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Driven to extinction, reintroduced … now wind farms threaten sea eagles 

Credit:  Exclusive By Rob Edwards Environment Editor | Sunday Herald | 25 May 2014 | www.heraldscotland.com ~~

A senior member of bird charity RSPB Scotland has called for more careful consideration of wind farm planning after it emerged a wind turbine was officially blamed for killing a rare sea eagle.

The Sunday Herald can reveal a white-tailed sea eagle, reintroduced as part of a nature conservation programme, was found dead in February at Burnfoot Hill wind farm in the Ochil hills, near Tillicoultry in Clackmannanshire. A post-mortem examination by Government-approved scientists concluded a “likely cause of death” was collision with a wind turbine.

Eagles have been killed by wind farms in Germany and Norway before, but no deaths have previously been recorded in Scotland. Conservationists stress that many more eagles are killed by landowners, gamekeepers, power lines and trains, but evidence that a sea eagle has now died after crashing into a wind turbine is likely to trigger renewed questions about where wind farms should be sited.

Sea eagles were driven to extinction in Scotland early in the 20th century, and have been reintroduced from Norway in a series of Government-backed releases beginning in the 1980s. Bigger than golden eagles, they are the UK’s largest bird of prey, with between 37 and 44 pairs now successfully breeding.

The dead sea eagle, known as Red T, was a male released in the east of Scotland in 2011. His body was found three months ago under a layer of snow beneath a wind turbine at Burnfoot Hill, which was developed by the Bristol-based company, Wind Prospect, and is owned and run by the French state enterprise, EDF Energy Renewables.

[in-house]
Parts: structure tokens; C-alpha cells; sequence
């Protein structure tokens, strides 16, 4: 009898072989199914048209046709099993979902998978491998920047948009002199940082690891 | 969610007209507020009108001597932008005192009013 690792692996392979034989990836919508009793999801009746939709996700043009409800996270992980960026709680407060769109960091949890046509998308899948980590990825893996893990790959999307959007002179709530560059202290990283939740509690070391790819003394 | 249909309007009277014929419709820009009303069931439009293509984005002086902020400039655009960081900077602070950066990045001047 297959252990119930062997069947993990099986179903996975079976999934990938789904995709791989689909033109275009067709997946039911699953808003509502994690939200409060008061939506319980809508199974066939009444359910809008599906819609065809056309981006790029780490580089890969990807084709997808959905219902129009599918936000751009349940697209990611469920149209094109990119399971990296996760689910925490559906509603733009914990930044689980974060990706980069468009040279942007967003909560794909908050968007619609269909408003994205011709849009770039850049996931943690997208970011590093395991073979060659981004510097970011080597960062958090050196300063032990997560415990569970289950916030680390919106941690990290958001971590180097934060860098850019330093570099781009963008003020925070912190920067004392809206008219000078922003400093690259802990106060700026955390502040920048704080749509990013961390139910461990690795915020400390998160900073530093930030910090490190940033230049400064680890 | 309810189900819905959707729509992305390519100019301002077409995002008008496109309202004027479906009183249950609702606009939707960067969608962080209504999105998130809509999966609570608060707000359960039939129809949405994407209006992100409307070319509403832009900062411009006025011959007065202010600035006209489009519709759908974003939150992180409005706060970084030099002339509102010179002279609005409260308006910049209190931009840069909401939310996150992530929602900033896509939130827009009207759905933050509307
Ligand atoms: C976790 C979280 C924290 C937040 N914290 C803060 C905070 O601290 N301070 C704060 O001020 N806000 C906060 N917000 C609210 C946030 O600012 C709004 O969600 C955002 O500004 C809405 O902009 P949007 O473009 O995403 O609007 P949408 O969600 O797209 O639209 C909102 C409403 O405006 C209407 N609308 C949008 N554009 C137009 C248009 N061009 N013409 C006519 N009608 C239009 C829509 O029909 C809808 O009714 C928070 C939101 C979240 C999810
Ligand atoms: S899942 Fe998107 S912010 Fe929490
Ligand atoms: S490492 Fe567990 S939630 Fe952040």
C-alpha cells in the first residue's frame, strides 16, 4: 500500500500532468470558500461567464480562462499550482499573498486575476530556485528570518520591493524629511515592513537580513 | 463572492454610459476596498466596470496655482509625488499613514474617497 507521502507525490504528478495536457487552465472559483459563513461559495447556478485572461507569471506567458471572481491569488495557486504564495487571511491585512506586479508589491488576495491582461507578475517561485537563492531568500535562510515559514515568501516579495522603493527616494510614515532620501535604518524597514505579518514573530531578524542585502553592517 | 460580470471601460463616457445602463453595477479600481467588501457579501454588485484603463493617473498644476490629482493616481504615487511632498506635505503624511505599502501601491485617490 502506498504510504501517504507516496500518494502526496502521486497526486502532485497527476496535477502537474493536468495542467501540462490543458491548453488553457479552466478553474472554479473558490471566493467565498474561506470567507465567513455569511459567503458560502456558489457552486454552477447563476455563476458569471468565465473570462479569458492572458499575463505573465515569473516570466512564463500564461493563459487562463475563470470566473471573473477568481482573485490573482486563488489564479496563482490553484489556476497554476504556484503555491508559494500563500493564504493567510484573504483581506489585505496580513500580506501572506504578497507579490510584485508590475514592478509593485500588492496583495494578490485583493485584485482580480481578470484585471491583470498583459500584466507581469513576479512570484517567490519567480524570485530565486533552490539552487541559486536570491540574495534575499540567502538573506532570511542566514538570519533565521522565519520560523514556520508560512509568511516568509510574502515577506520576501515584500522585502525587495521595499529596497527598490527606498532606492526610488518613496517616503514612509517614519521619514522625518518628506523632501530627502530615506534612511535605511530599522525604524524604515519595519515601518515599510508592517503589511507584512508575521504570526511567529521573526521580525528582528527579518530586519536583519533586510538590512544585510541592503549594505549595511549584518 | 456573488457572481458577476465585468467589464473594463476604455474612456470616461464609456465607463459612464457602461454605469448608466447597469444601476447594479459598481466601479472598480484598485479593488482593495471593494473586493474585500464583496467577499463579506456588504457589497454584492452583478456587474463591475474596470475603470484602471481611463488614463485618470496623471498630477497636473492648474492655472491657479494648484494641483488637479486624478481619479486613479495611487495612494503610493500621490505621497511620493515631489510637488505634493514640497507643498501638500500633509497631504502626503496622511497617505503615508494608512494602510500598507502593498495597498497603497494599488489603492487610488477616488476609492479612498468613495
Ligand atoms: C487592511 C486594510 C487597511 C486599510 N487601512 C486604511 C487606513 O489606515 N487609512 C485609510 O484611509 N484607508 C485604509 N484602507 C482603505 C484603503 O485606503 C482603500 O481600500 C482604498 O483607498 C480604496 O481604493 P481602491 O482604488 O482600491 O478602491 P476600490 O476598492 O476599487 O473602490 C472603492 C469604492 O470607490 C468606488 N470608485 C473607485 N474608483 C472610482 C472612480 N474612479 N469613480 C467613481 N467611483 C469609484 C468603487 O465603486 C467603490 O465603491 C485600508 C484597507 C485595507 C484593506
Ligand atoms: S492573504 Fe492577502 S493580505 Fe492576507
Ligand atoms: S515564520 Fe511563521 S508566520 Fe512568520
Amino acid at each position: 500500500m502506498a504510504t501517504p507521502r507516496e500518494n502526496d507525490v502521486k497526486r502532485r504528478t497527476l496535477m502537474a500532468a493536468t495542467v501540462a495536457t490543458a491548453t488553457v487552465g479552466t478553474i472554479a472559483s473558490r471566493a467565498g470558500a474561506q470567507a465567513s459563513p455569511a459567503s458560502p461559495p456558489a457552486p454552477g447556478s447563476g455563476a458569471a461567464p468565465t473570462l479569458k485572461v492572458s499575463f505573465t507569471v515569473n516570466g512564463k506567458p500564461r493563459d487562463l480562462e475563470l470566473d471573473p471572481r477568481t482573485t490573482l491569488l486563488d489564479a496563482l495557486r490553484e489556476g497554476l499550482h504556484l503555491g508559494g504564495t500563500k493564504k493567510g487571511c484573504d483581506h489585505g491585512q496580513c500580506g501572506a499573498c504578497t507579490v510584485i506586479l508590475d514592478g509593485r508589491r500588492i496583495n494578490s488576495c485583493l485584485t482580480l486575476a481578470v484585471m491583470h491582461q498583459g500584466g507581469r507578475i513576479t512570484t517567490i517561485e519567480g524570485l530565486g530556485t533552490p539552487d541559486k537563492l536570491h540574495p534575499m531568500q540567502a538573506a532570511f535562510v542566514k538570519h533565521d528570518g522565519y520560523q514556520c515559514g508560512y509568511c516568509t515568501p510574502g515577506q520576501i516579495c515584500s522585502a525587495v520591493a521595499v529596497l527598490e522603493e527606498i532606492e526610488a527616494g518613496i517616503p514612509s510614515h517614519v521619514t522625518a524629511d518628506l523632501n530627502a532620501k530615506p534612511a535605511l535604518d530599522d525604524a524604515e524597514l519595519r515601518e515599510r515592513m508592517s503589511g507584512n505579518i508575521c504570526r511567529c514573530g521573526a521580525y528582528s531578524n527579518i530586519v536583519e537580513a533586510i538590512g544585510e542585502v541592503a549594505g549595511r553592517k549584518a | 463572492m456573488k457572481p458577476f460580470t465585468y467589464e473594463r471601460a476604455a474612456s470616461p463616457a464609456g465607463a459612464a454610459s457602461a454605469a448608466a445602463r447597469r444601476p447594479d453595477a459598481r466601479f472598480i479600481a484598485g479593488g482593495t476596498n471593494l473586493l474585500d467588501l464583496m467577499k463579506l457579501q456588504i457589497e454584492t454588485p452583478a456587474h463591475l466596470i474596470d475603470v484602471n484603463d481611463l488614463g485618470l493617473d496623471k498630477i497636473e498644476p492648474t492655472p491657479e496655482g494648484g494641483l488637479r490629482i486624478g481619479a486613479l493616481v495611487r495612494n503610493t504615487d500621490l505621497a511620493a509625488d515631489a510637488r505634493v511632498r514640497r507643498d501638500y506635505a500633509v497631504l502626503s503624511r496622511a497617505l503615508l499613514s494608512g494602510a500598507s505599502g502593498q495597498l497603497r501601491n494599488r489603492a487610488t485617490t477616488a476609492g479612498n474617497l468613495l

The RSPB commissioned vets from Scotland’s Rural College, which also works for the Scottish Government, to conduct a post-mortem. Their investigation ruled out death by poisoning, and discovered that two bones in the bird’s left leg were broken.

“Dark discolouration” around the head and neck suggested that the eagle had suffered trauma, the post-mortem report said. “Trauma consistent with, but not limited to, collision with a wind turbine has been recorded as the likely cause of death,” it concluded.

The death was “very disappointing”, said Aedán Smith, head of planning and development at RSPB Scotland. “This tragic incident serves as a stark reminder of the importance of ensuring wind farms are carefully planned to avoid our best places for wildlife.”

He said the RSPB was increasingly concerned about the number of applications for wind turbines in areas that, unlike the Ochils, were known to be important for eagles.

However, Smith pointed out that white-tailed sea eagles, Scotland’s biggest birds of prey, were far more likely to be killed by other causes. According to RSPB figures, since 2007, six had been killed by trains, eight by power lines and at least six illegally poisoned or shot.

The number which died because of illegal persecution may be much higher as cases can easily go undetected, the RSPB stressed.

Ron Macdonald, policy director with the government’s wildlife agency, Scottish Natural Heritage, said: “Evidence has been growing from Europe that white-tailed eagles are fairly vulnerable to collision with wind turbines. Clearly we have to monitor the situation closely here.”

EDF Energy Renewables confirmed that “regrettably” a white-tailed sea eagle had been found dead at Burnfoot Hill, which has 13 100-metre high turbines.

The company’s head of asset management, Nick Bradford, said: “We take the utmost care in selecting potential sites and undertake extensive environmental studies including bird habitat and migration routes before constructing our wind farms.

“We will be working closely with RSPB and environmental consultants to determine what lessons can be learned and what might be done to prevent such incidents occurring in future.”

A Scottish Government spokesperson said: “The loss of any sea eagle is extremely disappointing, when so many people have worked so hard to bring back the species to Scotland.”

Source:  Exclusive By Rob Edwards Environment Editor | Sunday Herald | 25 May 2014 | www.heraldscotland.com

This article is the work of the source indicated. Any opinions expressed in it are not necessarily those of National Wind Watch.

The copyright of this article resides with the author or publisher indicated. As part of its noncommercial educational effort to present the environmental, social, scientific, and economic issues of large-scale wind power development to a global audience seeking such information, National Wind Watch endeavors to observe “fair use” as provided for in section 107 of U.S. Copyright Law and similar “fair dealing” provisions of the copyright laws of other nations. Send requests to excerpt, general inquiries, and comments via e-mail.

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